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Publication numberUS7089887 B1
Publication typeGrant
Application numberUS 11/171,438
Publication dateAug 15, 2006
Filing dateJul 1, 2005
Priority dateJul 1, 2005
Fee statusPaid
Also published asCA2548850A1, CA2548850C
Publication number11171438, 171438, US 7089887 B1, US 7089887B1, US-B1-7089887, US7089887 B1, US7089887B1
InventorsMark W. McClure
Original AssigneeMcclure Mark W
Export CitationBiBTeX, EndNote, RefMan
External Links: USPTO, USPTO Assignment, Espacenet
Water wall fit up tool
US 7089887 B1
Abstract
The water wall fit up tool will fit a wide range of tube panel sizes such as ⅞ inch through 3 inch tube sizes. It uses the adjacent tubes to force the tube panel into alignment. One unit can fit up two tubes yet can be used in conjunction with two or more tools. The water wall membrane keeps the tubes rigid and the portion of the tube panel where the membrane has been removed allows for movement.
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Claims(18)
1. A water fit up tool comprising:
two bars for fitting on opposite sides of a water wall made up of a plurality of tubes welded between adjacent tubes, at least one of said two bars having a curved portion tangentially contacting the tubes and curving in a direction opposite to a curvature of the tubes for contacting two tubes therebetween, and
a bolt passing through said two bars for moving the two bars closer together for drawing opposed ends of the tubes into vertical and axial alignment for subsequent welding of the opposed ends.
2. The water wall fit up tool as claimed in claim 1, wherein a hole allows passage of the bolt through the two bars.
3. The water wall fit up tool as claimed in claim 2, wherein the hole is threaded.
4. The water wall fit up tool as claimed in claim 2, wherein the hole is cylindrical.
5. The water wall fit up tool as claimed in claim 1, wherein a side of the two bars includes a flat seat for receipt of one of a bolt head and a nut.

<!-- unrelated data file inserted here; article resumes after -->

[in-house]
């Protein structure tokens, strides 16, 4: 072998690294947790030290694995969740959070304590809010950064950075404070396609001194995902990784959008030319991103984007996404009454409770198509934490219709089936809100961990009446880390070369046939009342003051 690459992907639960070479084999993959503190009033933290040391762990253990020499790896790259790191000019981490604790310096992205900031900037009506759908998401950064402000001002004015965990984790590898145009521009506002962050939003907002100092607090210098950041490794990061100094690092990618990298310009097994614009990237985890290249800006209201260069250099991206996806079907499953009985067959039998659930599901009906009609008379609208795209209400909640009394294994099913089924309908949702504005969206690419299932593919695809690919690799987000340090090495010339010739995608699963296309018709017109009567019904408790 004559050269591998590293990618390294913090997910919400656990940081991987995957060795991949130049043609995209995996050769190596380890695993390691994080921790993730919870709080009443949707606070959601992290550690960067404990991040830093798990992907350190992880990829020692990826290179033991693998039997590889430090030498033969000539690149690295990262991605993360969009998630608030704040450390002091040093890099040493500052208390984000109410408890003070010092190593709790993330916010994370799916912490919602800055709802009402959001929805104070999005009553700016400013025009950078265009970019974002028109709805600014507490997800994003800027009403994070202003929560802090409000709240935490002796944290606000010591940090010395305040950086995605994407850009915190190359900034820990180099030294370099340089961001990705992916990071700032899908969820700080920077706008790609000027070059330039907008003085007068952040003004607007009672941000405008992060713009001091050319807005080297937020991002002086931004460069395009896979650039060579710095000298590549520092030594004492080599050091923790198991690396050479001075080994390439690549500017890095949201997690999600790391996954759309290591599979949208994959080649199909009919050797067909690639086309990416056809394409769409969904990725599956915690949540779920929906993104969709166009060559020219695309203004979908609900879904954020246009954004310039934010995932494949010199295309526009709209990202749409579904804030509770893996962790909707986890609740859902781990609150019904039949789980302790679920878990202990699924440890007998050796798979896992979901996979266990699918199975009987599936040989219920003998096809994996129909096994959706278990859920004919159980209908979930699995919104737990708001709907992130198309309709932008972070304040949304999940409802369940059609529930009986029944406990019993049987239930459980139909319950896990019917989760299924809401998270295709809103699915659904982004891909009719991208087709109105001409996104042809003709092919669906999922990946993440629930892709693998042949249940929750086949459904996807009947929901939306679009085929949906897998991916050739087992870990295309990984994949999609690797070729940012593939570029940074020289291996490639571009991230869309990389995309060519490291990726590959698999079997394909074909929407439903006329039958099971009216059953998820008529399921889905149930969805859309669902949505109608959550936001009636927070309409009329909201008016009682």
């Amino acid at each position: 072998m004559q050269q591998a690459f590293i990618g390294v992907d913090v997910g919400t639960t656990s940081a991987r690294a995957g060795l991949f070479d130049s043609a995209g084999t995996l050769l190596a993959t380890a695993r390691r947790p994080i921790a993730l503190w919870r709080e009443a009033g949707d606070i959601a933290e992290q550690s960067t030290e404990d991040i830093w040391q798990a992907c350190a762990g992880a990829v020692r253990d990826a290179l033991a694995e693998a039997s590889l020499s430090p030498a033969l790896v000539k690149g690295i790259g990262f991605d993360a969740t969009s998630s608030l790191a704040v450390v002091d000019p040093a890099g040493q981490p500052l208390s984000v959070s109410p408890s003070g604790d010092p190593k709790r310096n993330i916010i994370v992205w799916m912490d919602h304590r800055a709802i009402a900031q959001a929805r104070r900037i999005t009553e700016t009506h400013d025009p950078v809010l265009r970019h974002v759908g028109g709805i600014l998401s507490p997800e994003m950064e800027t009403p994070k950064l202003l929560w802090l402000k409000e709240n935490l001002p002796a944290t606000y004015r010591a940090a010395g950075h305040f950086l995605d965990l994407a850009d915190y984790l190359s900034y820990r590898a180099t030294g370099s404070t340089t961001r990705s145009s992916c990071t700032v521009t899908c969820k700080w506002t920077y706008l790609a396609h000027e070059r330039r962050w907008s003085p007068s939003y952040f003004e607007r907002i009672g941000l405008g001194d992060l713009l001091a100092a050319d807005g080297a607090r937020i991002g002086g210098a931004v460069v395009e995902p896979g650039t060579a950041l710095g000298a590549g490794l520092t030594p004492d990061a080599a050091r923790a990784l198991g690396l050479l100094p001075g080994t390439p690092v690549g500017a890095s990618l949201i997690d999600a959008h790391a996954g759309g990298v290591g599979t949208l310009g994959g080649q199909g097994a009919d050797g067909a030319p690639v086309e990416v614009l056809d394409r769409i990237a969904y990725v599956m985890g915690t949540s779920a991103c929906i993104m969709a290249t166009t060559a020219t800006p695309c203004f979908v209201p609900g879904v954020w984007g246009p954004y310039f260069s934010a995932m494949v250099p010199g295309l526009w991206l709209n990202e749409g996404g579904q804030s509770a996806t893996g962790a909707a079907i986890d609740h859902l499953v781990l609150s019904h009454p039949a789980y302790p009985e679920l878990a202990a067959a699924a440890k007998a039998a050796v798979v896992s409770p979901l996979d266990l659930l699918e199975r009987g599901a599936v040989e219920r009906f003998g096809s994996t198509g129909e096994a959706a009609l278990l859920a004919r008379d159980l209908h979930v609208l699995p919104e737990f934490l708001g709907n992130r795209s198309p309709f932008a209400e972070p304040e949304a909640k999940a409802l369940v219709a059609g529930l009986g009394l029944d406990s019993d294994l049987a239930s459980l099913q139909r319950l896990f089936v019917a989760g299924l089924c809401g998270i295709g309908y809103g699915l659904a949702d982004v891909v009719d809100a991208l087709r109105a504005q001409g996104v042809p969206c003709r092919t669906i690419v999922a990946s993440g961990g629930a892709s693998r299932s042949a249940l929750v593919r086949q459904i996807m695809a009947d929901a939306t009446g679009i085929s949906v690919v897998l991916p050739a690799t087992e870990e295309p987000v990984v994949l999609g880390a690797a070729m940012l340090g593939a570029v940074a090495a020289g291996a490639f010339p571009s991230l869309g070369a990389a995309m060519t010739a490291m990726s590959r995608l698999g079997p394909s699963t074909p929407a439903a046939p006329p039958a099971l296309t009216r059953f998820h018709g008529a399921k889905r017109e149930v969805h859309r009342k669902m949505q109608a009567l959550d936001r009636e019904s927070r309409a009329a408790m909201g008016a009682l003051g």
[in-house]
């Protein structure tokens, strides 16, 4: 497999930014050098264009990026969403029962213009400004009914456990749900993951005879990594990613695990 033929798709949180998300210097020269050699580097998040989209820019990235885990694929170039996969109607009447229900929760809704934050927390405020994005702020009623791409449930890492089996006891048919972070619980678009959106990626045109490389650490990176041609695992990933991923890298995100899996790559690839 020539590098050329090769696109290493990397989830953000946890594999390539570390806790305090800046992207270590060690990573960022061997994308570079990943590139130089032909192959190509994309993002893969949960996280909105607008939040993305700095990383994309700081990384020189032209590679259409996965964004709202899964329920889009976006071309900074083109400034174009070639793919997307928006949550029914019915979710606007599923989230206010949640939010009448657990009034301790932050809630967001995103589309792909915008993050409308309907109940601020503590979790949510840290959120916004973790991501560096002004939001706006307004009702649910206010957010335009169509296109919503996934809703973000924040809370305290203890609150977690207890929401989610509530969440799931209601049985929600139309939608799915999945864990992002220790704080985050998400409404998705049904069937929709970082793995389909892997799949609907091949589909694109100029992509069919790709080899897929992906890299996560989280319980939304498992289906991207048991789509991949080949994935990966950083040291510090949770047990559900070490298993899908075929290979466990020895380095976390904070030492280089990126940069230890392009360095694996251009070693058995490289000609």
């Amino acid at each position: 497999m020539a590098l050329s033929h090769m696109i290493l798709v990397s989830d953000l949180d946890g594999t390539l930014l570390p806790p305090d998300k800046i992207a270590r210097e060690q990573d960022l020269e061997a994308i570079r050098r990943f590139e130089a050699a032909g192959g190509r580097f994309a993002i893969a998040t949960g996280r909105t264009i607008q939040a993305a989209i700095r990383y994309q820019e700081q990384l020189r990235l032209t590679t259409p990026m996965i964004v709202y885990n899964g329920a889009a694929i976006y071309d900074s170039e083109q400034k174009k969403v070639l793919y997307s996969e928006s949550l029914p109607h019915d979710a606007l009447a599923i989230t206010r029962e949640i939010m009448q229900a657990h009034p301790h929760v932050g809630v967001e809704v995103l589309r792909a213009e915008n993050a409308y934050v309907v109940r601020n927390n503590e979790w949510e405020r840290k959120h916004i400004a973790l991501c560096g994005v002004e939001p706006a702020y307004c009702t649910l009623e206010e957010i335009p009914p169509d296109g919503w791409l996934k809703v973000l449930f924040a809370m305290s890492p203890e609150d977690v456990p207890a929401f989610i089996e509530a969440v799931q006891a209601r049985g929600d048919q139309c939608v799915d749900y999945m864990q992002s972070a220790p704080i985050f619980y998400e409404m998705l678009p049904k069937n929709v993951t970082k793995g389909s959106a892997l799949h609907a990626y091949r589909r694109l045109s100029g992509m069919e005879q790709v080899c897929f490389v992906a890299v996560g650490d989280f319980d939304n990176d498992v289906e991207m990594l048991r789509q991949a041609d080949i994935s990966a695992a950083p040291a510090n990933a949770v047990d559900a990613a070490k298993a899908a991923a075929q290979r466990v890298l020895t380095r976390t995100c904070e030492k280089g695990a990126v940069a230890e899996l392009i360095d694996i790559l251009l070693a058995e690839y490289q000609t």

6. A water wall fit up tool comprising:
two bars for fitting on opposite sides of a water wall made up of a plurality of tubes welded between adjacent tubes, and
a bolt passing through said two bars for moving the two bars closer together for drawing opposed ends of the tubes into vertical and axial alignment for subsequent welding of the opposed ends,
at least one of the two bars including three portions, a first one of the three portions having a first radius, a second one of the three portions having a second radius greater than the first radius and a third one of the three portions interconnecting the first portion and the second portion.
7. The water wall fit up tool as claimed in claim 6, wherein the first radius is approximately 0.50 inches.
8. The water wall fit up tool as claimed in claim 7, wherein the second radius is approximately 0.60 inches.
9. A water wall fit up tool comprising:
two bars for fitting on opposite sides of a water wall made up of a plurality of tubes welded between adjacent tubes, and
a bolt passing through said two bars for moving the two bars closer together for drawing opposed ends of the tubes into vertical and axial alignment for subsequent welding of the opposed ends,
at least one of the two bars including a tether connected to a magnet.
10. A water wall assembly comprising:
a plurality of tubes interconnected by welds, opposed ends of the tubes being spaced from the welds interconnecting the tubes, and
two bars located on opposite sides of the tubes and bridging a gap between the opposed ends of the tubes for moving the opposed ends into vertical and axial alignment, at least one of said two bars having a curved portion tangentially contacting the tubes and curving in a direction opposite to a curvature of the tubes for contacting two tubes therebetween.
11. The water wall assembly as claimed in claim 10, further comprising a bolt passing through said two bars for moving the two bars closer together.
12. The water wall assembly as claimed in claim 11, wherein the hole is threaded.
13. The water wall assembly as claimed in claim 11, wherein the hole is cylindrical.
14. The water wall assembly as claimed in claim 10, wherein a side of the two bars includes a flat seat for receipt of one of a bolt head and a nut.
15. A water wall assembly comprising:
a plurality of tubes interconnected by welds, opposed ends of the tubes being spaced from the welds interconnecting the tubes, and